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Preparing for the Interview

“Remember that if you get an interview, that means that you are qualified for the job. Hence, in addition to evaluating your teaching and scholarly potential, a major purpose of the interview is to gauge your fit and collegiality.”

Ralph Carter and James Scott, “Navigating the Academic Job Market Minefield,” PS: Political Science and Politics 3, no. 3 (1998): 619.

A Former Provost’s Advice on Interviewing

Provost Ralph L. Pearson led a workshop for graduate students entitled “Getting Ready for the Interview.” He interviewed candidates from across all disciplines and brought insights from a diversity of university perspectives. What follows is a summary of Provost Pearson’s remarks.

Departments want a fresh infusion of ways to teach and research.

  • Be an expert in your field of study.
  • Be articulate about who you are as a teacher; be able to explain your choice of teaching methodologies.
  • Be engaging in your conversation.
  • Be ready to present your own work, and also discuss the work of your potential future colleagues in a collegial way.
  • Be sure you engage in two-way conversation; avoid lengthy monologues.

Classroom effectiveness is most important.

  • If the school asks for a classroom presentation, in what ways will you come across as an effective teacher?
  • Are you open to instructional innovation?
  • In what ways do you employ technology to promote learning?

Have a carefully planned research agenda.

  • Be specific about your research goals.
  • How will you implement your research agenda in your first years?

Display an element of professionalism.

  • The norms for dress vary across disciplines and institutional cultures, so ask your mentors for advice.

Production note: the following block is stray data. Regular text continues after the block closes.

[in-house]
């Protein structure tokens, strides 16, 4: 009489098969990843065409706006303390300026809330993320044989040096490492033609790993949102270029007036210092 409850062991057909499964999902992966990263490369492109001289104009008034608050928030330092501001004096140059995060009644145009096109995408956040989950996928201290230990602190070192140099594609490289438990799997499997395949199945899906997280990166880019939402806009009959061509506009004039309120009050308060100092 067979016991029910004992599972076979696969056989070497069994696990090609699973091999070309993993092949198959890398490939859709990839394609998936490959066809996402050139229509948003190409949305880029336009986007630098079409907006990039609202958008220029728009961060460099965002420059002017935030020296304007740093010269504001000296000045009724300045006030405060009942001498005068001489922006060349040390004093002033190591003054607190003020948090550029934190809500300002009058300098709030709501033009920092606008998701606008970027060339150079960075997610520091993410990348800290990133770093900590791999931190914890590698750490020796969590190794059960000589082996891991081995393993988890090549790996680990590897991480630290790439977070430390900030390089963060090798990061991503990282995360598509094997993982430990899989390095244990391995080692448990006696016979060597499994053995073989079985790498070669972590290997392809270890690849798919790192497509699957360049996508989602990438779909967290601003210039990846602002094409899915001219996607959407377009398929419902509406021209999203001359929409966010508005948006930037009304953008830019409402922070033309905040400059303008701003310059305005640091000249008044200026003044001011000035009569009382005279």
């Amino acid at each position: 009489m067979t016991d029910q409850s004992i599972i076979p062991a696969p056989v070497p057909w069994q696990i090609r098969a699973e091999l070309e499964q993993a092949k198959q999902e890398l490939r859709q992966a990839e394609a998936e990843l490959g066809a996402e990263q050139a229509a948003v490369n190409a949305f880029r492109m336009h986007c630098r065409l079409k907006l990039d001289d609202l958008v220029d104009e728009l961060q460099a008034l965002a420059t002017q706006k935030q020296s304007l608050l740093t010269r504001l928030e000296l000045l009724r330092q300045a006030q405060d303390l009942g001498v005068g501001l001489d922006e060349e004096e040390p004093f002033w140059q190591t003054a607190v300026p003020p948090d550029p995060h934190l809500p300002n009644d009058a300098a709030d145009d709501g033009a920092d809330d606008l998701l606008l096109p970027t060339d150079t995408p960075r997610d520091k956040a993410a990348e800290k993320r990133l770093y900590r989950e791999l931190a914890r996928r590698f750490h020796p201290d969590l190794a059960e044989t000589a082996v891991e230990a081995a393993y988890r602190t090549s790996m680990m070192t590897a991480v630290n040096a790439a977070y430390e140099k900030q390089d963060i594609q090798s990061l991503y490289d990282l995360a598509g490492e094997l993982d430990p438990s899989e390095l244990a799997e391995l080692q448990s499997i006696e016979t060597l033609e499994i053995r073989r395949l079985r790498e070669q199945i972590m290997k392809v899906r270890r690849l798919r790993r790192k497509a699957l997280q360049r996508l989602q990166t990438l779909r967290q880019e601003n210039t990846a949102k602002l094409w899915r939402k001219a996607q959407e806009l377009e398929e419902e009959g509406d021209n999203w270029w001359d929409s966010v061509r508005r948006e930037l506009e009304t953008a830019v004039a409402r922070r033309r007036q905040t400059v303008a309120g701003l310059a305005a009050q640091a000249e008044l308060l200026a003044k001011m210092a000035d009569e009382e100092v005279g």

Do not appear desperate.

  • Show that you are interested in the university.
  • Convey your passion for your proposed research.
  • Display your interest in this institution and position.

Raise appropriate questions.

  • If the position is a tenure track position, what are the university guidelines and policies for tenure?
  • What are the university’s expectations for the third year review in terms of teaching, research and service?
  • If a position is a non-tenure track position, what are the criteria for renewal?
  • Could either the department or school recommend a mentor to support you in your faculty development, including teaching, research and service?
  • What is the process of the annual review of faculty on the departmental level?
  • It's not appropriate to raise questions about salary at this initial face-to-face interview. Generally, you wait for an offer before discussing this.

Select Online Resources

Sample Interview Questions

Additional Resources

  • While most interview questions will focus on issues of teaching, research and service, Mark Wasicsko explores questions that expose a candidate’s attitude in “The Fourth Factor for Hiring” ( The Chronicle of Higher Education).
  • Mary Dillon Johnson offers sound advice about preparing for the interview in “The Academic Job Interview Revisited” (Chronicle of Higher Education).